Digitalisation and modern communication technology have made working from home a real possibility. It is increasingly popular to work partly or wholly from your home office. It helps with work-life balance: take the children to school in the morning, then head to your home office, and do the housework in between. But what if an employee has an accident in his or her private home? For accidents in the workplace, statutory accident insurance generally applies. But does this also apply to accidents in a home office? Or does the extra personal freedom mean the loss of accident insurance coverage?
Statutory accident insurance protection
Statutory accident insurance provides insurance cover for occupational accidents and diseases. According to s8 paragraph 1 sentence 1 of the Social Security Code VII (‘SGB VII’), accidents at work are accidents involving insured persons ‘as a result’ of an activity that justifies the insurance cover (according to s2 paragraph 1 no. 1 SGB VII). There must therefore be a link between the specific activity to which the accident related and the insured activity. This is determined by whether the employee was performing an activity that served the company and this will be confirmed by the objective circumstances of the individual case. The case law demands that the employee not only wanted to do his job, but that this was also reflected in the external circumstances (see BSG of 5 July 2016 – B 2 U 5/15 R).
According to this, accidents will be insured when they take place during company work (performance of the insured activity, where, for example, the employee is injured by a falling file when pulling it from the shelf) as well as on trips related to the employer organisation, that is, trips relating to the performance of the insured activity (such as where an employee falls on the way to the copy shop, where he or she wanted to copy an official document). This insurance also covers commuting accidents (accidents that occur on the way from home to work).
Insurance cover in home offices?
But what happens if an employee working from home has an accident? How will it be assessed, for example, if an employee whose home office is located on the upper floor of a residential building falls down the stairs to the ground floor where he or she wanted to get a glass of water from the kitchen? Or how about if the employee falls and is injured after entering the house, where there is a desk in the living room for working from home? The difficulty in these cases lies in differentiating between ‘official’ activities and those activities that are part of the private sphere and are therefore not insured.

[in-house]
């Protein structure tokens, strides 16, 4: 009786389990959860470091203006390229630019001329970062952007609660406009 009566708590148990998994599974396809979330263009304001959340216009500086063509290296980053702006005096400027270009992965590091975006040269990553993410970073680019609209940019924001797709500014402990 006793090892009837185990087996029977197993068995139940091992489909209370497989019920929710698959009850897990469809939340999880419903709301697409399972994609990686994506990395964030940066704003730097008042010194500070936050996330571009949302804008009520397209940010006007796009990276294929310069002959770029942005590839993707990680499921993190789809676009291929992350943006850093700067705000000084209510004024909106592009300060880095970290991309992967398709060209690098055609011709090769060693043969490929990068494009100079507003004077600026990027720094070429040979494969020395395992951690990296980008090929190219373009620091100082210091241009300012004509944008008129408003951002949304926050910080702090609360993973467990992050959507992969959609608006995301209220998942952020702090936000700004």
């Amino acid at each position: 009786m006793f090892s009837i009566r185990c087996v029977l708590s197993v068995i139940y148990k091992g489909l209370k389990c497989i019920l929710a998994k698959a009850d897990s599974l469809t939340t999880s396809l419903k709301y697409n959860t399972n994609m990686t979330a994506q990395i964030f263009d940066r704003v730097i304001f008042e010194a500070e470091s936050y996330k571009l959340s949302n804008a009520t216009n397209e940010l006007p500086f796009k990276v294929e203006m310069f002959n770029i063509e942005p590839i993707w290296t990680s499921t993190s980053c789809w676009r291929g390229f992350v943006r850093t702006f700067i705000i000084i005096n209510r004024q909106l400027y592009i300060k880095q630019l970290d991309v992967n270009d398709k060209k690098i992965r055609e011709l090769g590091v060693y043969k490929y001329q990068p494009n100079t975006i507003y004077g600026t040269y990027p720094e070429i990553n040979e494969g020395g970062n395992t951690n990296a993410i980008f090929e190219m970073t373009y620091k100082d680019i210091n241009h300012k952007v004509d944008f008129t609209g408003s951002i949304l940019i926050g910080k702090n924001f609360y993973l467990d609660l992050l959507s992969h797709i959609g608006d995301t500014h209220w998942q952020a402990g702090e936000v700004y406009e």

In the first case, for example, the Federal Social Court (‘BSG’) denied insurance cover: the distance covered moving around within a residential building for the purpose of food intake is not regarded as an insured operating distance in the domestic area. This is because the employee did not make the ‘journey’ in the exercise of the insured activity, meaning the necessary connection between the activity actually exercised and the insured activity was absent (see BSG of 5 July 2016 – B 2 U 5/15 R).
In the second case, where the employee fell on the stairs between the basement garage and ground floor where his home office was situated, the BSG also decided to the detriment of the insured person. A commuting accident, which would have been insured, was ruled out, because the boundary to the ‘private’ sphere had been crossed when he crossed through the outer door. In addition, ‘travelling’ within the house is not an insured activity (see BSG of 12 December 2006 – B 2 U 28/05 R).
The decisive element for statutory accident insurance protection in the home office is what specific activity and for what purpose the employee is engaged in at the moment of the accident. In contrast to a job in the workplace, where insurance cover is regularly provided by statutory accident insurance, in a home office scenario it can easily be the case that insurance cover is not provided in the specific circumstances involved, due to the typical combination of official and private activities.
Employees who are interested in working from home should be aware of this and should make sure that there is a clear distinction between official and private life in their home workplace. Otherwise there is a risk of losing statutory accident insurance cover.